After a mastectomy, women who underwent autologous breast reconstruction — where the breast is rebuilt using tissue taken from the patient’s own body — reported greater psychosocial and sexual well-being than those who chose implant-based reconstruction, according to a recent Northwestern Medicine study.
The study, published in the Journal of Clinical Oncology, also found that women who elected for either type of breast reconstruction reported overall satisfaction with their breasts at levels equal to or greater than baseline. However, patients in both groups also reported worse physical well-being, at one-year follow-up, than before their mastectomies.
“This is a big step in our search for better information to inform women of what they may expect after breast reconstructive surgery,” said Neil Fine, MD, clinical associate professor of Surgery in the Division of Plastic Surgery, and a co-author of the paper.
In recent years, the rate of women undergoing mastectomies for breast cancer has risen, along with the rate of patients choosing breast reconstruction, which can help restore body image and reduce some of the distress associated with a mastectomy. But data on patient-reported outcomes and quality of life after such reconstruction has been limited.
The Mastectomy Reconstruction Outcomes Consortium (MROC), a five-year prospective study, was designed to address these knowledge gaps and compare outcomes of two major categories of breast reconstruction: autologous and implant-based.
The current paper, a sub-study of the MROC, included 1,183 women who had undergone immediate reconstruction after a mastectomy at 11 medical sites across the United States and Canada. The patients completed questionnaires before and one year after surgery.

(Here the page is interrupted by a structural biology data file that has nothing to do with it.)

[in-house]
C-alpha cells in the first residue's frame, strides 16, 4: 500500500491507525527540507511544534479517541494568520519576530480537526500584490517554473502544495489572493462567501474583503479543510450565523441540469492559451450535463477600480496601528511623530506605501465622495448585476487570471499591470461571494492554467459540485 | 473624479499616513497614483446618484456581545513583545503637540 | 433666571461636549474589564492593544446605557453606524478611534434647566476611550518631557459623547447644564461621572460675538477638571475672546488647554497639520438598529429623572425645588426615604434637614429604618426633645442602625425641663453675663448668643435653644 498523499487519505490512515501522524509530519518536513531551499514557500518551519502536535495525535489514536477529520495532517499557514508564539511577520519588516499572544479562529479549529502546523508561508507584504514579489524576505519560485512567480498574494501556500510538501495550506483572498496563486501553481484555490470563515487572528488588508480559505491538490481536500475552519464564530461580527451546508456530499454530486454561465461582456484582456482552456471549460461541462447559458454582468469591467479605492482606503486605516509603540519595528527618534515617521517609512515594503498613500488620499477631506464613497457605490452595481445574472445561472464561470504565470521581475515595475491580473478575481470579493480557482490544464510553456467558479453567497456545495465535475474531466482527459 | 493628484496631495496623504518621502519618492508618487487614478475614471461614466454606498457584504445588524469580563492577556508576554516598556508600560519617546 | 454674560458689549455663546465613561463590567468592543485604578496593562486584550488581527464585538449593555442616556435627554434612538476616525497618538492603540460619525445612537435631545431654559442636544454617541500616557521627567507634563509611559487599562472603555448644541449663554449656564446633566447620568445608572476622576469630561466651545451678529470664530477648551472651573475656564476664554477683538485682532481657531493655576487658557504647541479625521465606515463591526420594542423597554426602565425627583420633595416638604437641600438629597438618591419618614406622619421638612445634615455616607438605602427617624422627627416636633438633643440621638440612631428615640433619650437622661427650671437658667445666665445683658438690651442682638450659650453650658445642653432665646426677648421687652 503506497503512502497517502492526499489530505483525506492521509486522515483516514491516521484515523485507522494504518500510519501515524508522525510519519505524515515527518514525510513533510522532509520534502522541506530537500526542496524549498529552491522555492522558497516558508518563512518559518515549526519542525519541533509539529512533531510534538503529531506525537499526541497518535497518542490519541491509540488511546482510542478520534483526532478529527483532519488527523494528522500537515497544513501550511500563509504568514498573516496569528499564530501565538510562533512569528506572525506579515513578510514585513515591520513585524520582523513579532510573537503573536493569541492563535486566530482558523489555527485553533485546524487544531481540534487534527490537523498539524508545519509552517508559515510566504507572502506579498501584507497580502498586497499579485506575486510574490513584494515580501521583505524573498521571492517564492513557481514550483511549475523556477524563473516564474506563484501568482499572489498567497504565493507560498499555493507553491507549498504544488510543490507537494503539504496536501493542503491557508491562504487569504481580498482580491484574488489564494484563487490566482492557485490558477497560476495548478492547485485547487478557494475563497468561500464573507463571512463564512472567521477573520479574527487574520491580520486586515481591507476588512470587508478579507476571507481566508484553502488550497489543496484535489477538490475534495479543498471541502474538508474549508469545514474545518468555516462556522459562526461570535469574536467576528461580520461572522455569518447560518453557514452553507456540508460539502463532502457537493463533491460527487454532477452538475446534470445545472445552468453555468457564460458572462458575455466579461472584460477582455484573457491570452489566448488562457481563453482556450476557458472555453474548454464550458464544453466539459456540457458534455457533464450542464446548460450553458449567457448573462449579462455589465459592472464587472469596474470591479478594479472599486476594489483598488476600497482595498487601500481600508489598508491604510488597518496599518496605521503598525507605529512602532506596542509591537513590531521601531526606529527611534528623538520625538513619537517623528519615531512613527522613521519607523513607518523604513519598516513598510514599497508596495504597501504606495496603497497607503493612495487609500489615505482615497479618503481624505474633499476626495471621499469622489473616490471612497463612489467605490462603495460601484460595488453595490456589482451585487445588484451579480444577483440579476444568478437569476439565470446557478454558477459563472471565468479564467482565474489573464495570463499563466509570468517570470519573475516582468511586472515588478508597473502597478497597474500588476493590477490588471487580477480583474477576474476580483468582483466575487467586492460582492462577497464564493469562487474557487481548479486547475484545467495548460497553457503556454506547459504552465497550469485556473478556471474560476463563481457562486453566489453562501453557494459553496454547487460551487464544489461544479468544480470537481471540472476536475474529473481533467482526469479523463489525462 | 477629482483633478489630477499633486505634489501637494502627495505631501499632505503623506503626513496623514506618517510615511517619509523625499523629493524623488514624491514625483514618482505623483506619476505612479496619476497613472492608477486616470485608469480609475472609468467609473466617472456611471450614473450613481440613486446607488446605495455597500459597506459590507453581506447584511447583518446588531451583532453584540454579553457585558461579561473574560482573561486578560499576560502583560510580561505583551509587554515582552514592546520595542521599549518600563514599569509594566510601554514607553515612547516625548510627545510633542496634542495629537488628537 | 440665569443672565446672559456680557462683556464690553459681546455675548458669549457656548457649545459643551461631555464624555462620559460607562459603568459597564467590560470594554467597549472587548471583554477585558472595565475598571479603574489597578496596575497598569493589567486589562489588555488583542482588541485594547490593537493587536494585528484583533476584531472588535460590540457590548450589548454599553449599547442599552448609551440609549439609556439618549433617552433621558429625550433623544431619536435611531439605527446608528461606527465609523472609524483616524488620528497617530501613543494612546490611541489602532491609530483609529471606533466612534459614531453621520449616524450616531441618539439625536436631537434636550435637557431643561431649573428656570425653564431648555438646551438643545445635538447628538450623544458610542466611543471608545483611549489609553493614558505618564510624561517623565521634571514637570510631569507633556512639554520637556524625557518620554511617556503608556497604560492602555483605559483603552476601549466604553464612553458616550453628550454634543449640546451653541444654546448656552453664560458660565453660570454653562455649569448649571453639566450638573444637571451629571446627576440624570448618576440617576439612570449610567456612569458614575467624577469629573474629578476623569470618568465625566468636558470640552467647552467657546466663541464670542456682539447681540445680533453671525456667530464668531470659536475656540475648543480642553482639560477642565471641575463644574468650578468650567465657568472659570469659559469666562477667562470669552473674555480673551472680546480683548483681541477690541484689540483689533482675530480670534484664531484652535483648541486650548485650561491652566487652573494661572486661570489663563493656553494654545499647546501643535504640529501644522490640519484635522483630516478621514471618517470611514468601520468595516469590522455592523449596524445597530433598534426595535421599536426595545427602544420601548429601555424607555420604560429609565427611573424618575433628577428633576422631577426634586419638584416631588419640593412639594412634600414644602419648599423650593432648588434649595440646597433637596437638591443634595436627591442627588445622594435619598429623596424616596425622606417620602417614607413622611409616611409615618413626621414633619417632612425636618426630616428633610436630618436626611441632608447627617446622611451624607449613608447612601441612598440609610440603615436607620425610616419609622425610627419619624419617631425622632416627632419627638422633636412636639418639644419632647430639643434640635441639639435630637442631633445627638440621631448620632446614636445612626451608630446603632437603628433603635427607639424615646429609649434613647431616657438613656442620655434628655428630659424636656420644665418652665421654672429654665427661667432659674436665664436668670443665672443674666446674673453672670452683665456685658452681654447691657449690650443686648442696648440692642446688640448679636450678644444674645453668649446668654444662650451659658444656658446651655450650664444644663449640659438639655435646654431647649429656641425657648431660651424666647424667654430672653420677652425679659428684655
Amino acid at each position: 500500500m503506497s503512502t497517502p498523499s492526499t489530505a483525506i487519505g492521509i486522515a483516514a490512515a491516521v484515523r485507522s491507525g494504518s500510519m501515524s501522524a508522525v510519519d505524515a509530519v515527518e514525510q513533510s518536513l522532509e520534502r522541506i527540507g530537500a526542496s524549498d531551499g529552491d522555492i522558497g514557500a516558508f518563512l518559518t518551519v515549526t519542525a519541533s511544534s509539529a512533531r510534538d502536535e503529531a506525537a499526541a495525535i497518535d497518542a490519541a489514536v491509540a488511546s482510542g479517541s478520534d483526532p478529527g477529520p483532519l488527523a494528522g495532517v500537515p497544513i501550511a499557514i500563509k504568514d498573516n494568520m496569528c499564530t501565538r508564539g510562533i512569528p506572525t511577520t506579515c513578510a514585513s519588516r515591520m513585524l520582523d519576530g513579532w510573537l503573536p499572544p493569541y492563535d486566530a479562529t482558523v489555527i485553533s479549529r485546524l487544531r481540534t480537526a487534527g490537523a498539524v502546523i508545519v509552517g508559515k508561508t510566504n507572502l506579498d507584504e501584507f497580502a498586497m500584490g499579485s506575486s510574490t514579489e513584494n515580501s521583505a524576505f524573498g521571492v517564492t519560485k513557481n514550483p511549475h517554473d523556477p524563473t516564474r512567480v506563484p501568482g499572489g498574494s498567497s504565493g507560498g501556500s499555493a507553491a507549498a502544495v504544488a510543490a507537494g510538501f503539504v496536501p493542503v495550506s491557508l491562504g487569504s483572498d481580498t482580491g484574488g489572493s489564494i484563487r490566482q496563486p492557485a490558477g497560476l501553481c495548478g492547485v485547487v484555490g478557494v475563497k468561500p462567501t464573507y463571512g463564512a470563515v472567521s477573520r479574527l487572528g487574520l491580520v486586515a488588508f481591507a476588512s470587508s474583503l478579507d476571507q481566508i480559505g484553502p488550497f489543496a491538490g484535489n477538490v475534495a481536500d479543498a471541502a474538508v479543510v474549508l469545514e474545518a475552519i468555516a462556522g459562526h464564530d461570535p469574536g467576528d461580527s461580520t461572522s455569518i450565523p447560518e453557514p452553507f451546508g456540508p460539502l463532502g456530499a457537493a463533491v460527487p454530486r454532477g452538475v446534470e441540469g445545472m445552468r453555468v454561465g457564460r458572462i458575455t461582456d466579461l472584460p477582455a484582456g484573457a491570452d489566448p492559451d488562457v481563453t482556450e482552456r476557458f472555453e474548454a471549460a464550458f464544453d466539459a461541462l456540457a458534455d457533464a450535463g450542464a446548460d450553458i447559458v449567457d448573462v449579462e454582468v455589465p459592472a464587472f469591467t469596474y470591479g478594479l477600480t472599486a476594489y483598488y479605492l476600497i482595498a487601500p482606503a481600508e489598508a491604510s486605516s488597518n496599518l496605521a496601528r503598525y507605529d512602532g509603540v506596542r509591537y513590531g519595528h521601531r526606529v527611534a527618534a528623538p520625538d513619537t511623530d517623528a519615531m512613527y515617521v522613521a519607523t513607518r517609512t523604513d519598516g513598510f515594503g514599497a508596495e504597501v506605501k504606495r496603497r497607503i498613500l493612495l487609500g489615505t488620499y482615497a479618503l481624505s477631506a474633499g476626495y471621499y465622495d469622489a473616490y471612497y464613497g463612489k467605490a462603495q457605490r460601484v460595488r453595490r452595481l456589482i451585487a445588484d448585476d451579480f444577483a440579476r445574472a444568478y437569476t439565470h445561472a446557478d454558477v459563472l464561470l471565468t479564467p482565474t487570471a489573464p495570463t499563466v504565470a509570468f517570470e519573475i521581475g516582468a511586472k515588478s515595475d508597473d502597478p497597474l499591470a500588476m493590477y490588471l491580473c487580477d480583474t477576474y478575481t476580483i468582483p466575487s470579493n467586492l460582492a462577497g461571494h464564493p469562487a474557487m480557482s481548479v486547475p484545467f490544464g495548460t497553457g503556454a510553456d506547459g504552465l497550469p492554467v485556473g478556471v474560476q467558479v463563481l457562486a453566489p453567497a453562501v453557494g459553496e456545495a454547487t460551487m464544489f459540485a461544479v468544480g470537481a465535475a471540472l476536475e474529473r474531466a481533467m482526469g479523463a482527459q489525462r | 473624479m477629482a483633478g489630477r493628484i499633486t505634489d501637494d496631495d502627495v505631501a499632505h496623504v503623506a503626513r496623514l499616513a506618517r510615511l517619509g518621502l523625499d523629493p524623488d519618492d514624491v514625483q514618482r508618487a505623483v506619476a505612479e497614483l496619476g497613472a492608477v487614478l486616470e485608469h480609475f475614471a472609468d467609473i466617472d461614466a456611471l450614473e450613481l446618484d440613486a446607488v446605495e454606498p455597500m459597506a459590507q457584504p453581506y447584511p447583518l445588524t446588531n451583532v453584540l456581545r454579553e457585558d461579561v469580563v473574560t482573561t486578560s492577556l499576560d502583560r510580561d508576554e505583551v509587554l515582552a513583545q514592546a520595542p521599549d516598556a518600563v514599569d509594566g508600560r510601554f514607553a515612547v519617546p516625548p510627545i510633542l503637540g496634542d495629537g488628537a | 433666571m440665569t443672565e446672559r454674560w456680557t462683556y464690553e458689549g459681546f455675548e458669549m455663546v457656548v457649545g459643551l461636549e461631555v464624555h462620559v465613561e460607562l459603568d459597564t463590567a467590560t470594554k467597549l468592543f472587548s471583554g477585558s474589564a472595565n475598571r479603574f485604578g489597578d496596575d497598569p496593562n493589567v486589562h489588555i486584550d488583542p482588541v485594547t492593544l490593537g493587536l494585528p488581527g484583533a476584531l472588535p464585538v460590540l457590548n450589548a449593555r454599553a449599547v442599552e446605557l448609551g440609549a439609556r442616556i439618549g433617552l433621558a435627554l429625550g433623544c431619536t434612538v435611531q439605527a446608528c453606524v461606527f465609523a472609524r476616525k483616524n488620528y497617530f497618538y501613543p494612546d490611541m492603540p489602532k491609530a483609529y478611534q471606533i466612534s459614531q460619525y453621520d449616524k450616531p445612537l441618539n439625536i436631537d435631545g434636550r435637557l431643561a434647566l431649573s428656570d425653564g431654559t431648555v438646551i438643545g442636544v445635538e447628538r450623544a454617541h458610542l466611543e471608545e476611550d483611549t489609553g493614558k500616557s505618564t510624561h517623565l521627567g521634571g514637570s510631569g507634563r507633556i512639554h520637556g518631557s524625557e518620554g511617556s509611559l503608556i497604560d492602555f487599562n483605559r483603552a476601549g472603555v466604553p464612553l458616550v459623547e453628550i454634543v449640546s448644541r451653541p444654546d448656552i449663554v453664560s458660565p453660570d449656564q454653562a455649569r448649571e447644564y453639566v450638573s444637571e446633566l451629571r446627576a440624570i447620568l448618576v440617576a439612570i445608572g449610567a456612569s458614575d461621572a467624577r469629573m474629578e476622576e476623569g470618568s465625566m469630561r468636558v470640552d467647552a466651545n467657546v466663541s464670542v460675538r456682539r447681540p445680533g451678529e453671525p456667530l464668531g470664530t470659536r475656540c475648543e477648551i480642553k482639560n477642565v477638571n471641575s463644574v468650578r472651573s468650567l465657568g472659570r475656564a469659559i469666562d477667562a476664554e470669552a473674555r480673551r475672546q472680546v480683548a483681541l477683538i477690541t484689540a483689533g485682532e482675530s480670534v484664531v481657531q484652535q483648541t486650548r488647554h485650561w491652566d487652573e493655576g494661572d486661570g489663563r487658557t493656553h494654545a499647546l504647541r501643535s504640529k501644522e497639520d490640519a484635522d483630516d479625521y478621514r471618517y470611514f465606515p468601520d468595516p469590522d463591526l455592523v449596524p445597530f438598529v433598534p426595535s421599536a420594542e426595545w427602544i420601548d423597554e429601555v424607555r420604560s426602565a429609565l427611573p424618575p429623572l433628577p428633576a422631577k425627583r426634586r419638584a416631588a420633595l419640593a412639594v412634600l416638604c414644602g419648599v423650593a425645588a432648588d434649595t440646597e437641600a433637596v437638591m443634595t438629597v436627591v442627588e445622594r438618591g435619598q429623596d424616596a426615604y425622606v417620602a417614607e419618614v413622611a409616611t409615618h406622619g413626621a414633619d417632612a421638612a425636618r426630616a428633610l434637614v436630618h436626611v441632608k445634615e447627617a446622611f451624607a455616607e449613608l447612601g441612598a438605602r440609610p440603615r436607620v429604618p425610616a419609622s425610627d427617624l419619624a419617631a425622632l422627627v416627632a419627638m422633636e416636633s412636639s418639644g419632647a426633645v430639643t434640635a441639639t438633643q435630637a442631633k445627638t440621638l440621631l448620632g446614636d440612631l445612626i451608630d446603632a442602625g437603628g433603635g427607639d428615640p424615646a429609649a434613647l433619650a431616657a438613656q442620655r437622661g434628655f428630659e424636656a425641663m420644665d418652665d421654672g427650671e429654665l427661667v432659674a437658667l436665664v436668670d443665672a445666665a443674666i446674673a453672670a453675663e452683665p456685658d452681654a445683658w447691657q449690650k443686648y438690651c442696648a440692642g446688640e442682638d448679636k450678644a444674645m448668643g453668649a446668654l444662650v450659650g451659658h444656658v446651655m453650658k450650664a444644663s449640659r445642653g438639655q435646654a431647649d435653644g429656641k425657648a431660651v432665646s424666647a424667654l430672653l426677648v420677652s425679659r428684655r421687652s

The investigators discovered that women who elected for autologous reconstruction had greater overall satisfaction with their breasts than those who chose implants, and reported better outcomes on other quality of life measurements. Physical well-being, however, did not return to pre-surgery levels in either group, with patients reporting increased pain and tightness after implants, as well as abdominal discomfort and weakness after autologous reconstruction.
“This data is the most comprehensive available today, but it is not perfect,” Fine said. “Women who require mastectomy need to be cautioned that this is averaged information. It is also important to always consider alternatives, including the option of not having reconstruction.”
The authors note that the study’s findings could help improve patients’ understanding of expected outcomes as they make a decision about breast reconstruction, as well as advance future research into improving reconstruction techniques.
John Kim, MD, professor of Surgery in the Division of Plastic Surgery and of Dermatology, was the principal investigator at the Northwestern Memorial Hospital site for MROC. The research was supported by National Cancer Institute Grant No. R01 CA152192 and in part by National Cancer Institute Support Grant No. P30 CA008748.